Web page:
Fred A. Bernstein

Whither the Tent of Tomorrow?

Finally, someone's paying attention the New York State Pavilion at the 1964-65 World's Fair

Published in The New York Times, July 17, 2004

New Life and New Mission for a 1964 World's Fair Relic

Published: July 17, 2004

hilip Johnson's steel and concrete fantasia in Flushing Meadows-Corona Park, designed as the New York State Pavilion for the 1964-65 World's Fair, has been crumbling for decades. Now it is finally getting some attention.

Adrian Benepe, New York City's parks commissioner, said his department had begun soliciting ideas from groups interested in renovating the pavilion. If there are enough expressions of interest, he said, the department will issue a formal request for proposals.

At the same time, the Queens Theater in the Park - which produces performances geared to the borough's immigrant communities - is planning to build an 8,000-square-foot addition to its space, a small section of the pavilion that was called the Theaterama during the World's Fair. That section has been maintained while the rest of the pavilion, including the huge "Tent of Tomorrow" and cluster of round observation towers, continues to fall apart.

The addition will consist of a 75-seat cabaret and a new entry hall with an inverted-dome ceiling, a shape that one of its architects, Sara Caples of Caples Jefferson, said would recall the "va-voom architecture" of Johnson's pavilion. The city has allocated $5.2 million for the addition and hopes to break ground this fall, the cultural affairs commissioner, Kate D. Levin, said. The opening is planned for late next year.

When completed, Ms. Caples said, the new entry hall will join the original Theaterama, the observation towers, and the tent to be "a fourth geometric figure in this wonderful composition of Philip Johnson's."

But the shiny new addition will also call attention to the blighted condition of the tent, which appears to be on the verge of collapse. Sixteen 100-foot-high concrete towers once supported a multicolored canopy above a football field-size map of New York State. The canopy is gone, and the map is now a forest of weeds that have cracked the state's 62 counties.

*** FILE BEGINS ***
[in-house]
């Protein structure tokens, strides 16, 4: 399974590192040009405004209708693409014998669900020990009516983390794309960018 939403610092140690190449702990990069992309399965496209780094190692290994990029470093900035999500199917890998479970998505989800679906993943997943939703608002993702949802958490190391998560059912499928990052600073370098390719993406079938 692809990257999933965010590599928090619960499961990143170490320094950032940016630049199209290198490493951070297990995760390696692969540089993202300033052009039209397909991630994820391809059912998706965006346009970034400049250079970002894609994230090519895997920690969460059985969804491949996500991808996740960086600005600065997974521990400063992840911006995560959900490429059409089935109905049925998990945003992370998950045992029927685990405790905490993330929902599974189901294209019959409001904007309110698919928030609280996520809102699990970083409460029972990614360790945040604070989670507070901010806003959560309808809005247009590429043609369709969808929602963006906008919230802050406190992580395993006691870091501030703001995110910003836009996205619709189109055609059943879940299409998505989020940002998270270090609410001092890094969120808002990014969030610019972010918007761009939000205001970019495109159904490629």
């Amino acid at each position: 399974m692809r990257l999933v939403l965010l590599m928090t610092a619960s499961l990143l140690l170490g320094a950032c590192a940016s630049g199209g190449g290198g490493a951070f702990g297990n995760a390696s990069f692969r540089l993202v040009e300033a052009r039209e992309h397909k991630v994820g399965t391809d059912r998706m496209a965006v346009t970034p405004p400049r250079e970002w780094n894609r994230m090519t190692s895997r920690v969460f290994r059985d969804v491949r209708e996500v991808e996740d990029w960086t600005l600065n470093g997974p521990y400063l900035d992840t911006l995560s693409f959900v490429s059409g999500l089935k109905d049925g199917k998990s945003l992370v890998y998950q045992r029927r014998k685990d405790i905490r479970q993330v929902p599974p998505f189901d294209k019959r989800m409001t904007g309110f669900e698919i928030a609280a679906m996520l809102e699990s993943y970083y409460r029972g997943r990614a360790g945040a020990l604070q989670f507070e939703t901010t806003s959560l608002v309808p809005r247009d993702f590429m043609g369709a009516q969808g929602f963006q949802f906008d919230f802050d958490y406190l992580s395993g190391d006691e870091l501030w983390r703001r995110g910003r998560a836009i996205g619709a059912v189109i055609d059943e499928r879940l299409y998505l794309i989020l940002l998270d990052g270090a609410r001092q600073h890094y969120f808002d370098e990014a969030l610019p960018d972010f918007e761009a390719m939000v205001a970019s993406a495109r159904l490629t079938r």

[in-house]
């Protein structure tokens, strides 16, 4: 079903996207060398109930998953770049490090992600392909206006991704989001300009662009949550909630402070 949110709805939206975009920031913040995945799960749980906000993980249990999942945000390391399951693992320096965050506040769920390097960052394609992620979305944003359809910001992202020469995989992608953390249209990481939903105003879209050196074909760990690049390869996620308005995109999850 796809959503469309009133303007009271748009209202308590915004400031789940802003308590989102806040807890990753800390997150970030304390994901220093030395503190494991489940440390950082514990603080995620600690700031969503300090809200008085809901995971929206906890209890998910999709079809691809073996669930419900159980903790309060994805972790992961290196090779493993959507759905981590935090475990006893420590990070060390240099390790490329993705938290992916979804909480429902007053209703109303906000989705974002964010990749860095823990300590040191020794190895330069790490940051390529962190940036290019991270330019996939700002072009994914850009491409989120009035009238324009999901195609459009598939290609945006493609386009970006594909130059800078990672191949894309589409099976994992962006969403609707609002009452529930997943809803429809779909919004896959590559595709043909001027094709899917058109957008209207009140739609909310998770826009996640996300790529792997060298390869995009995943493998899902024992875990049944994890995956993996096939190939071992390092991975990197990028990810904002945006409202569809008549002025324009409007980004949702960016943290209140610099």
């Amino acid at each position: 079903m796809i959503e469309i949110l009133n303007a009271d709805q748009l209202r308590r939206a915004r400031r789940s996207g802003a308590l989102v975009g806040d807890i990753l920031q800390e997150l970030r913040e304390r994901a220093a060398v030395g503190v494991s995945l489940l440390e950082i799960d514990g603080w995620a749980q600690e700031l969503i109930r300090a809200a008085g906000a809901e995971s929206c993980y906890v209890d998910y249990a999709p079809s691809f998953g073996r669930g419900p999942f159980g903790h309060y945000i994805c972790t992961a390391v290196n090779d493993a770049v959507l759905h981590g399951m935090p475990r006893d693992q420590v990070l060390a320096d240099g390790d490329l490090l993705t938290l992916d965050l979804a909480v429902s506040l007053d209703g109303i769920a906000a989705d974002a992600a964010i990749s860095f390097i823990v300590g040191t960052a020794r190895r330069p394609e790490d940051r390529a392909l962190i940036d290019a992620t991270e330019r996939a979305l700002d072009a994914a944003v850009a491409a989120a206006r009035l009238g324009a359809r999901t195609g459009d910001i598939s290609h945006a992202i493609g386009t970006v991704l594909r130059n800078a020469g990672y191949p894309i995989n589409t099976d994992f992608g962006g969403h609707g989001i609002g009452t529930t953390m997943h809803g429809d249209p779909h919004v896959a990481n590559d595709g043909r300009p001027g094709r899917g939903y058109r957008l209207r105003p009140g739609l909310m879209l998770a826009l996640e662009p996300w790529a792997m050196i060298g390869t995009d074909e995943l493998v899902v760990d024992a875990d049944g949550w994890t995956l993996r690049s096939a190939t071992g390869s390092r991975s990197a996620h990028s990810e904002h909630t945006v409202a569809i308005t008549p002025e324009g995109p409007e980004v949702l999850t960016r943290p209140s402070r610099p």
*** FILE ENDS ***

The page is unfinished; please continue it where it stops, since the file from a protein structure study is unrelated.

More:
As recently as 2001, the city's parks commissioner at the time, Henry J. Stern, said he thought the tent structure was useless and should be torn down.

But Mr. Benepe said the pavilion as a whole was worth preserving because it is a remnant of the fair and was designed by "an important architect."

Mr. Johnson, who turned 98 last week, was not available for comment and has not seen the plans for the theater addition, said his design partner, Alan Ritchie. But Mr. Johnson once said that he cringed every time he passed the crumbling pavilion on the way to the airport.

One group, Mr. Benepe said, has proposed creating a New York City sports hall of fame at the pavilion. Another, which includes the Manhattan architect Frankie Campione, has proposed turning it into an aerospace museum. Mr. Campione said he was concerned that the theater addition would detract from Mr. Johnson's composition. Worse, he said, construction could damage the existing building, which, because it was not intended to be permanent, was constructed on wooden pilings.

But Ms. Caples said that her team, which includes Lee/Timchula Architects of Manhattan and the structural engineer Stanley Goldstein, was aware of the wooden pilings and had performed what she called "obsessive" engineering studies to make sure the pavilion did not topple as a result of the construction.

The proposed theater addition is only one of several significant building projects in Flushing Meadows-Corona Park. A radical alteration to the Queens Museum, by the Los Angeles architect Eric Owen Moss, is in the planning stages. And a 55,000-square-foot addition to the Hall of Science, by Polshek Partnership Architects of Manhattan, is nearing completion.

Ms. Caples said she believed that she and her partner, Everardo Jefferson, were respecting the Johnson building by adding to it. "Repurposing cultural buildings and bringing them into our time," she said, "is a stronger way of keeping these beloved institutions part of the life of the city than letting them fall into disuse."